No GravatarVideo games is one of the fastest growing forms of media in our generation. People who play video games on a regular basis, or gamers, use video games as a means of personal enjoyment, competition, or socialization among other gamers. Some would be as bold as to call video games their favorite past-time, maybe even compare video games to that of any Olympic sport. While one would be enticed to immediately indulge himself or herself in the joy of gaming nonstop for hours, one must always remember that every good thing almost always comes with something bad.

The great days of gaming

The original concept for the creation of video games was to create a fun experience for the player. There are many people that become immersed with the fun factor a game can provide. So much sometimes, that they neglect and ignore most of what is going on around them, and can even neglect life’s most basic functions; this can include eating, going to the bathroom, and sleeping. In November 2008, a boy from Sweden died of an epileptic seizure from playing World of Warcraft for more then 24 hours straight. This tragedy was due to the boy becoming too immersed in his game and not realizing that his body could not last as long as his mind could playing the game. A tragedy that could have been easily avoided if he took breaks to eat or sleep while possibly having his character do something that did not require his immediate attention. This is only one of many other easily avoided tragedies that have occurred due to lack of common sense.

Oh so sad….

Competition is a huge aspect in the world of gaming. Many gamers that have reached a point where they are confident in how well they play may decide to take their love of the game to the next level. That next level is being able to enter tournaments and compete with other players for different prizes, most usually and preferably cash prizes. While there is nothing wrong with wanting to win money for playing a video game, the lengths people are willing to go in order to win can be troublesome for most people. In a documentary titled “FRAG”, the directors follow the lives of a few competitive gamers and learn of the inside stories of being within the competitive field. Some of the tales told are people who want to win prize money so badly, they would willingly sacrifice their futures and personal health, without second thought, for a chance to come out on top. Most of these risk would include people dropping out of school as early as middle or high school, not finding a job with benefits, and even resorting to just consuming food and drinks that are loaded with caffeine and guarana. Taking such a plunge, without first thinking of the consequences is something that many people would consider to be not smart. Risking one’s whole future on the hope of winning a lot in a specific game is not a viable way of making a living in today‘s day and age. There is no retirement plan or annual benefits for playing a video game, nor is there a guarantee for a constant means of income. The game is just as it has always been, a source of entertainment, not a foundation for living. Pure common sense.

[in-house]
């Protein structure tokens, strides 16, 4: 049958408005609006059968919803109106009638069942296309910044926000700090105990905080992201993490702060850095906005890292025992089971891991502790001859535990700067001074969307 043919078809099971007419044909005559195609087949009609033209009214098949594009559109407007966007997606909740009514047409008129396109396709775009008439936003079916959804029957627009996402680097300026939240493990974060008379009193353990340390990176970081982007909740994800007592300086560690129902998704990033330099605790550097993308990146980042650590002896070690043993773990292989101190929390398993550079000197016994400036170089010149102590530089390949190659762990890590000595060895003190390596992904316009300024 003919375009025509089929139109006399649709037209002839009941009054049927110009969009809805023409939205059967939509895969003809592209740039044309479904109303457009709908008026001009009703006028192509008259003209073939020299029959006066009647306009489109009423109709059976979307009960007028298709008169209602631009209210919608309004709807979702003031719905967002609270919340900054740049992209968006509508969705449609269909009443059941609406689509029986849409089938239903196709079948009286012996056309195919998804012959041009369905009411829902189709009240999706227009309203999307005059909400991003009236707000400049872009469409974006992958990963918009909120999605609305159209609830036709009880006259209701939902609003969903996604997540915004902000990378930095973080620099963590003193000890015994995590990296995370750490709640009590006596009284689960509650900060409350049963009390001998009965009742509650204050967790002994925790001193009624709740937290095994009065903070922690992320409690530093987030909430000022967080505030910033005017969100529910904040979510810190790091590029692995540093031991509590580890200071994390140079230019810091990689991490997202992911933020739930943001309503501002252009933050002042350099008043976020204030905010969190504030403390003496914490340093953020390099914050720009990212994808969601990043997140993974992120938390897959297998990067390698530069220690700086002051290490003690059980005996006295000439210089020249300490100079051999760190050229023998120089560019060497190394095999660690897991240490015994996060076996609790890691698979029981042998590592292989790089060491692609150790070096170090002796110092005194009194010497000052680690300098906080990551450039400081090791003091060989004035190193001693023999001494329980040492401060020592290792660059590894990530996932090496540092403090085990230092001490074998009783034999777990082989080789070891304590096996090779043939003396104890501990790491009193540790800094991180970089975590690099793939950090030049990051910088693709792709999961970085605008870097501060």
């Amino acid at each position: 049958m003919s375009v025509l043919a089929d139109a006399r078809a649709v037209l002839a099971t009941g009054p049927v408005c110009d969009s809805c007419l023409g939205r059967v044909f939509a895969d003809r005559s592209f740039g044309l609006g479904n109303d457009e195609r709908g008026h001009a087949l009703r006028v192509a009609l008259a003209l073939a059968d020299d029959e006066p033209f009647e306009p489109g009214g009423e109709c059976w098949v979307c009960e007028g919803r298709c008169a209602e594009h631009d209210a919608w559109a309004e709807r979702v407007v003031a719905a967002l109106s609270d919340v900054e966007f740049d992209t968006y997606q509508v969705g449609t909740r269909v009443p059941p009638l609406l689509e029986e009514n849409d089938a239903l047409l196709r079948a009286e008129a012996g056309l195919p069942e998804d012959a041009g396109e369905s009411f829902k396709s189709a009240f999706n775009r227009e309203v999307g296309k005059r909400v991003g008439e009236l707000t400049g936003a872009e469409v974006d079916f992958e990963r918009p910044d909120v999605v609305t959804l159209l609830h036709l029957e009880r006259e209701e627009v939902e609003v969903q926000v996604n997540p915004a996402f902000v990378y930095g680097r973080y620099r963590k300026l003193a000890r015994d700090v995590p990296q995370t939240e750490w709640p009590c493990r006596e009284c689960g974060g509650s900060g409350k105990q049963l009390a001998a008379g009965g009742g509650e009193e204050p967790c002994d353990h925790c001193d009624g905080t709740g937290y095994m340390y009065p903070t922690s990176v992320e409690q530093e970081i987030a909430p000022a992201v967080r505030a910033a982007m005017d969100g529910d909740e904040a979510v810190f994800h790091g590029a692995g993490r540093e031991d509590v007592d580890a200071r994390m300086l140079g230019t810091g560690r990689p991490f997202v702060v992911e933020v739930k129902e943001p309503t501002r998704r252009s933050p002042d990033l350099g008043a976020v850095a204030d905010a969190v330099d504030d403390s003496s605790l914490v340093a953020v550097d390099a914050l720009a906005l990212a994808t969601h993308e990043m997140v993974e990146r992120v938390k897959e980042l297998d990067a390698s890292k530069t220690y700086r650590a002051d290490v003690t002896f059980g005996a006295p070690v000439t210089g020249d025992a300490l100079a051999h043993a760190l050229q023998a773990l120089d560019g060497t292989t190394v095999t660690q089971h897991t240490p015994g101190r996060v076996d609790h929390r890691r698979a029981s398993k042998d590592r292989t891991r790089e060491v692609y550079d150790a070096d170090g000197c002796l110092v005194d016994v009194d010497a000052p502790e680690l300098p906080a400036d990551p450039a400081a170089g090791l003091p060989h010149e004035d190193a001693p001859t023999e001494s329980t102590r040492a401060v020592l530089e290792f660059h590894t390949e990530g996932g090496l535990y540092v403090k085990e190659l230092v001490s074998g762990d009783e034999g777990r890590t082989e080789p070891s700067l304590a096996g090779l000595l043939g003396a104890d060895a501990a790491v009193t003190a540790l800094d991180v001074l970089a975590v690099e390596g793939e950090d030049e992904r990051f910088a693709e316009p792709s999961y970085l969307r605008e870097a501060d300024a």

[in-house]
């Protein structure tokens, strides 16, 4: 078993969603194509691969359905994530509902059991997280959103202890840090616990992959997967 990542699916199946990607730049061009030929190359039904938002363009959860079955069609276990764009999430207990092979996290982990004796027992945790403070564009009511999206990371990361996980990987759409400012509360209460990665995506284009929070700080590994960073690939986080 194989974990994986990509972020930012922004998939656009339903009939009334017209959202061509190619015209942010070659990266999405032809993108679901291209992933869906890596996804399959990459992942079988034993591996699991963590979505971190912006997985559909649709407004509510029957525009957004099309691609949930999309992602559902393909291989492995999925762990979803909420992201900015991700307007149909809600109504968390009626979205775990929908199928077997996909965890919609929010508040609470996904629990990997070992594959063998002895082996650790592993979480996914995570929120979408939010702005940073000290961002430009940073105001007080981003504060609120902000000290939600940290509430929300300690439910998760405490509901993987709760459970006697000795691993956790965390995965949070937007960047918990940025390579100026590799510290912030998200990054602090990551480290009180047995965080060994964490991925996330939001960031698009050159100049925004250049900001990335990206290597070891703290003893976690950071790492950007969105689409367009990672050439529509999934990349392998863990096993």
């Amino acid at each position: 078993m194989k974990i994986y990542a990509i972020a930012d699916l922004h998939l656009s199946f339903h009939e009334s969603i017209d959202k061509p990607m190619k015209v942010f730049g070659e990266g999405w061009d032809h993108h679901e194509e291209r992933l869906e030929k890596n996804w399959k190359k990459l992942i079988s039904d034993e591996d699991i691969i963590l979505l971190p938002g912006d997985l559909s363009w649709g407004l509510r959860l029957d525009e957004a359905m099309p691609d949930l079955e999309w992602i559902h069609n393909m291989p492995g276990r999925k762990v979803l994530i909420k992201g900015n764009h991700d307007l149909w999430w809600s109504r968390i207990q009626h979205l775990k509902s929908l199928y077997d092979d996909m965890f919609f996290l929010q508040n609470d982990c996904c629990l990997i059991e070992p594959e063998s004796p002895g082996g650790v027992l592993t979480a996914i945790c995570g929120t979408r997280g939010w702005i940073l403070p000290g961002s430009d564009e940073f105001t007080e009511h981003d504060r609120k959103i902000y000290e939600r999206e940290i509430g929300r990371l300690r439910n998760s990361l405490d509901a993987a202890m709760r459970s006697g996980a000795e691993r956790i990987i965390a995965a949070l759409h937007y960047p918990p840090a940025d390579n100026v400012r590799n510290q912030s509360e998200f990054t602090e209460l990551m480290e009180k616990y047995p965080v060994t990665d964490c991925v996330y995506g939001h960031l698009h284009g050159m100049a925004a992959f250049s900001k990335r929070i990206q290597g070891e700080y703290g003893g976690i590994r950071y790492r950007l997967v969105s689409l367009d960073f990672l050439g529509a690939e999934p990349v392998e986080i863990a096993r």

This is not a great way to work towards retirement

Since gaming has always been meant to be a fun activity, it is only natural that gamers would gather together with other gamers to share the fun. This socialization is the end result of multiplayer gaming at its best, that is if it is assumed that all those gamers have more then their fair share of common sense. It has been growing increasingly more noticeable that stories of people fighting, injuring, and at times killing other people when playing a video game at the time. In Harlem, a 9 year old boy was stabbed to death by a 24 year old man over a game of Tony Hawk’s Pro-Skater. Even those with an unbiased eye would still be one of the first to jump up and call this sheer stupidity. In Kansas, a man was beaten to death by three of his friends for allegedly cheating in a game of Madden 2011. Again, although having every right to be upset over someone cheating, sheer stupidity. What these and many other tragic stories out there have in common is that someone acted impulsively while playing a video game. Gamers need to remember to think before they act, even when in a state of rage. Killing a person because they played a better game is not worth the consequences of such action, it makes the perpetrator look that much more foolish. Fully thinking out and using rational reasoning in a situation is a another aspect of, yet again, common sense.

Case and Point

This now brings up the most important aspect of gaming, and probably any hobby that has ever existed on this earth. Balance. That is the ultimate form of the use of common sense and rational reasoning that any person can utilize when playing video games, or doing any hobby. Being able to plan out your time and reasonably approach playing video games is the best thing any gamer can do with their hobby. The more balanced the time and effort spent between playing video games and dealing with life’s trials, the more stable and healthy a gamers’ life can be. It has always been said that too much of a good thing can certainly be bad for you. Being able to obtain that perfect equilibrium between life and pleasure is probably the greatest challenge any gamer can strive to achieve.